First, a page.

Range of social psychological factors can influence perception of a suspect's guilt including accent, race and type of crime.
Application: Strategies to influence jury decision making
Strategies are used to focus on how jurors can be persuaded not to consider personal characteristics of defendant, take objective view of evidence to help make decision.
Using an expert witness to persuade the jury
called to give evidence, focussing on factors that limit accuracy of testimony and can persuade a jury that eyewitness testimony is unreliable.
Loftus (1980) aimed investigate influence that expert witnesses have on jury decision making. 120pp's, split into groups of 6 given booklet and instructions, hypothetical violent crime with a hypothetical crime and summary of trial. Half groups read expert witness testimony outlining inaccuracy of eye witness identification: Difficulties recognising members of another race, the negative effects of stress on memory recall and weapon focus.
Each asked to deliberate 30 mins, Less conviction in expert witness testimony had been given. Expert testimony makes jurors more sceptical about eyewitness testimony to convict a suspect. More critical of eyewitness identification and less likely to give a guilty verdict. Expert witness incredibly influential in court setting encourage jurors to overlook things or ignore it. If they're used can persuade the jury because told to agree authority figures.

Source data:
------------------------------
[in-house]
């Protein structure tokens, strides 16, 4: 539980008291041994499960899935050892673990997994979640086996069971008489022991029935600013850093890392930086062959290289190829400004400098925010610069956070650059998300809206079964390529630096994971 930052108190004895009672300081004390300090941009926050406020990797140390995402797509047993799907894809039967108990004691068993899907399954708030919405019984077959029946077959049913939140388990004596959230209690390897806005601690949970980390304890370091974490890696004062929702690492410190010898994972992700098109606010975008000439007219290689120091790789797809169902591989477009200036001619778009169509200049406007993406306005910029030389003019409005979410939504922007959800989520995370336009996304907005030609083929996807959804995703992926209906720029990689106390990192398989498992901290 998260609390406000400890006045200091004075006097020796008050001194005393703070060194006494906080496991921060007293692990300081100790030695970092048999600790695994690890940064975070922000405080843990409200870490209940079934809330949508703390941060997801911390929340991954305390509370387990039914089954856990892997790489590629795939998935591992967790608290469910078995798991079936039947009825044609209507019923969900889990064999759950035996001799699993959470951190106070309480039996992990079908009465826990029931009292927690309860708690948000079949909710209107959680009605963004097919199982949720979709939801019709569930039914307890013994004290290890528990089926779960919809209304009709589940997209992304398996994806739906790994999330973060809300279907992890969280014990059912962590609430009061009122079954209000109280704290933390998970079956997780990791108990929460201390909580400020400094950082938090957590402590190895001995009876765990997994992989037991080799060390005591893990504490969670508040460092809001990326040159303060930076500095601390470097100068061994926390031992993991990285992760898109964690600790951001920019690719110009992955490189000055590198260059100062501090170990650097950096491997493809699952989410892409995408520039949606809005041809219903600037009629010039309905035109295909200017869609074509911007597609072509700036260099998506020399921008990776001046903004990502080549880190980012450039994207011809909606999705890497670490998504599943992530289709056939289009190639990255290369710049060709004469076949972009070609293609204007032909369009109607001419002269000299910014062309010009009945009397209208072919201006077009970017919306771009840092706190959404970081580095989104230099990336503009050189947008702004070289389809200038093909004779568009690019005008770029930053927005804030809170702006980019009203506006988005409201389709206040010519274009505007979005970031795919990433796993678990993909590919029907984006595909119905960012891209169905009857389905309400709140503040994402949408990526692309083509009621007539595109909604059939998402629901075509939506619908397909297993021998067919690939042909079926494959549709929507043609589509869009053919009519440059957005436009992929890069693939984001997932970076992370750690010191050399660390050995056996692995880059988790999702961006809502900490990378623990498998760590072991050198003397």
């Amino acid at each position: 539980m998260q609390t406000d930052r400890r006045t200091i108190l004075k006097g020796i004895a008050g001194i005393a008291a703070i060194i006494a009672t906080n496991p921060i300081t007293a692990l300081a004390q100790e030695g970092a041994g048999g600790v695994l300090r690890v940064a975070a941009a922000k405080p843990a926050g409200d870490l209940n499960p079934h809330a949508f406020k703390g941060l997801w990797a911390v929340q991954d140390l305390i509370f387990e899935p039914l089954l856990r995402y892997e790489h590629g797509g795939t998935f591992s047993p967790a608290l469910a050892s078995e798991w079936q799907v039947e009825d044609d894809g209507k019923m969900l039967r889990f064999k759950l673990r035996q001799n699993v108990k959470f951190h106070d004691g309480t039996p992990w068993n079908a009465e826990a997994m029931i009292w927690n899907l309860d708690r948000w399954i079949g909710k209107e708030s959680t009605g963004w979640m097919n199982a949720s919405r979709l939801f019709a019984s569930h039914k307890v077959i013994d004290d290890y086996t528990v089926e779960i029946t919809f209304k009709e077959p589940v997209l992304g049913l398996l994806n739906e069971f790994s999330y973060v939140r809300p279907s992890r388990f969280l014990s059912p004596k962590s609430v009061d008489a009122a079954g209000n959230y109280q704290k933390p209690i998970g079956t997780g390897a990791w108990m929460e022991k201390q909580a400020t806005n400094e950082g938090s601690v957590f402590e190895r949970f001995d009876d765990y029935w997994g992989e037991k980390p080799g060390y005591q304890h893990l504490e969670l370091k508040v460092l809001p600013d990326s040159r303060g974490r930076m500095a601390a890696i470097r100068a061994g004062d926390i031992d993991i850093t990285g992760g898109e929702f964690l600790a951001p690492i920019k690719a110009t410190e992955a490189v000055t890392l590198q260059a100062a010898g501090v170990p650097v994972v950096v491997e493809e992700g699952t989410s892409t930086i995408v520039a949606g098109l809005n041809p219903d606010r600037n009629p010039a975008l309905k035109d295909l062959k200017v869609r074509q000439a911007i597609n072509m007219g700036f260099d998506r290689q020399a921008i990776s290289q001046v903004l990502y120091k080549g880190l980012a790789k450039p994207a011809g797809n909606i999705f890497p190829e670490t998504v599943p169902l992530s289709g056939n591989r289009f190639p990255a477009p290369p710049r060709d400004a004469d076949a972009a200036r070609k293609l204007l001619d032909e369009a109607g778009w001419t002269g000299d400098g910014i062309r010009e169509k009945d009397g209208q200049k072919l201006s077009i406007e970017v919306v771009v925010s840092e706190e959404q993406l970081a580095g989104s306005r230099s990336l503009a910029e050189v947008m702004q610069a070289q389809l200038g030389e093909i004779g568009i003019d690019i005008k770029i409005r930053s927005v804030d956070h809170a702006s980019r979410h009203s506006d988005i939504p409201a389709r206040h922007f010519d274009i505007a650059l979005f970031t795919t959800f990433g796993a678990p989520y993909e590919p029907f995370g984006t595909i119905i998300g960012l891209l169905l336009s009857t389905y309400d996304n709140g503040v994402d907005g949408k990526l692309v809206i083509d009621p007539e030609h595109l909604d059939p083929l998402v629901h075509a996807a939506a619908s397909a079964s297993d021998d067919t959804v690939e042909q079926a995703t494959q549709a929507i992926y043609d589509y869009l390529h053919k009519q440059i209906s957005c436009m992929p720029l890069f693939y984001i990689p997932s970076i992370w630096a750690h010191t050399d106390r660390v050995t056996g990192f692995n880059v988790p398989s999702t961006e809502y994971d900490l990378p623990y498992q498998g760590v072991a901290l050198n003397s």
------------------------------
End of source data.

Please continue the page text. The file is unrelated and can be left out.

Effect of shields and videotape on children giving evidence
Sexual abuse, kidnapping and domestic violence child/victim may be only witness. As it's traumatic giving evidence done behind a screen or via video link to reduce psychological stress. However, having witness give evidence that way suggest likelihood of guilt to a jury and so needs protecting.
Ross et al (1994) Aimed to find out if it does imply guilt of defendant and whether shields affect credibility of witness. 300 psychology students watched mock trial, 3 IV's child in full view, behind a screen and video link. Judge read a warning before screen/video used to say to not imply guilt.
Findings: no sig difference between 3 conditions when giving verdict. No difference in credibility. When judge's warnings given no disadvantage to defendants with the conditions therefore not impacting on decisions. Has implications for courtroom means they can still be used.
Another witness persuade a jury, Common for witness to hesitate or be uncertain when answering questions. When witness is confident so is the jury. Penrod & Cutler (1995) used mock trial to research this. Mock trial of a robbery to pp's, eyewitness identification key to trial. Testified either 80% or 100% confident, at 100% the conviction rate was 67% whereas 60% in other case. The more confident a witness the more likely to be believed.
Stewart (1985) Appearance and punishment
Negative correlation between attractiveness and severity of punishment. Concluded the more attractive less likely they are to be given a severe punishment. Those who aren't white are more likely to be convicted, more likely charged with violent crimes, and more likely to be sentenced.
Another factor is language used by defendants. Lackoff (1975) using 'I think' or 'Perhaps' rise of intonation as though asking a question. Perceived as less intelligent, less competent, less likeable, less believable.